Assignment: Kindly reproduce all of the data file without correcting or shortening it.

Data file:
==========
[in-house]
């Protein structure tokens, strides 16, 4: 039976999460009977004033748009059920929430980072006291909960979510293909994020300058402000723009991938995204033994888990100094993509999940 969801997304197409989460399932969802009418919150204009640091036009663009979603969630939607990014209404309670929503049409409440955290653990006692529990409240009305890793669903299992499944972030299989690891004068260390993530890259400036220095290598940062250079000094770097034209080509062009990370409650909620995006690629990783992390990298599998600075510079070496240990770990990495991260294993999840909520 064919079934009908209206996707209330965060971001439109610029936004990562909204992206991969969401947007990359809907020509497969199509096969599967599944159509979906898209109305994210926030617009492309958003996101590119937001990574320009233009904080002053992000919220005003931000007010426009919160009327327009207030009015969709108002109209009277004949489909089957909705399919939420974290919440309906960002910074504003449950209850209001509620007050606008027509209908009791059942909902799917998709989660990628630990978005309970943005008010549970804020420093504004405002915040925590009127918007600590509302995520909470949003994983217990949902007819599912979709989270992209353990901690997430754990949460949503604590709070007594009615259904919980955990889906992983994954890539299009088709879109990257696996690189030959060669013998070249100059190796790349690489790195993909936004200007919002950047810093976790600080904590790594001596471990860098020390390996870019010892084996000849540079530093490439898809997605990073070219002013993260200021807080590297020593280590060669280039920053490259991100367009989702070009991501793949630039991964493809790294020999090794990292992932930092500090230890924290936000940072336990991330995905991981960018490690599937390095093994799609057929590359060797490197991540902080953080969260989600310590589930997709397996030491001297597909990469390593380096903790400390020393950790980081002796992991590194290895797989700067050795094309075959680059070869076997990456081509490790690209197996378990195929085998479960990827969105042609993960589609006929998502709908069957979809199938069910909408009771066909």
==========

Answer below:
[in-house]
């Protein structure tokens, strides 16, 4: 039976999460009977004033748009059920929430980072006291909960979510293909994020300058402000723009991938995204033994888990100094993509999940 969801997304197409989460399932969802009418919150204009640091036009663009979603969630939607990014209404309670929503049409409440955290653990006692529990409240009305890793669903299992499944972030299989690891004068260390993530890259400036220095290598940062250079000094770097034209080509062009990370409650909620995006690629990783992390990298599998600075510079070496240990770990990495991260294993999840909520 064919079934009908209206996707209330965060971001439109610029936004990562909204992206991969969401947007990359809907020509497969199509096969599967599944159509979906898209109305994210926030617009492309958003996101590119937001990574320009233009904080002053992000919220005003931000007010426009919160009327327009207030009015969709108002109209009277004949489909089957909705399919939420974290919440309906960002910074504003449950209850209001509620007050606008027509209908009791059942909902799917998709989660990628630990978005309970943005008010549970804020420093504004405002915040925590009127918007600590509302995520909470949003994983217990949902007819599912979709989270992209353990901690997430754990949460949503604590709070007594009615259904919980955990889906992983994954890539299009088709879109990257696996690189030959060669013998070249100059190796790349690489790195993909936004200007919002950047810093976790600080904590790594001596471990860098020390390996870019010892084996000849540079530093490439898809997605990073070219002013993260200021807080590297020593280590060669280039920053490259991100367009989702070009991501793949630039991964493809790294020999090794990292992932930092500090230890924290936000940072336990991330995905991981960018490690599937390095093994799609057929590359060797490197991540902080953080969260989600310590589930997709397996030491001297597909990469390593380096903790400390020393950790980081002796992991590194290895797989700067050795094309075959680059070869076997990456081509490790690209197996378990195929085998479960990827969105042609993960589609006929998502709908069957979809199938069910909408009771066909």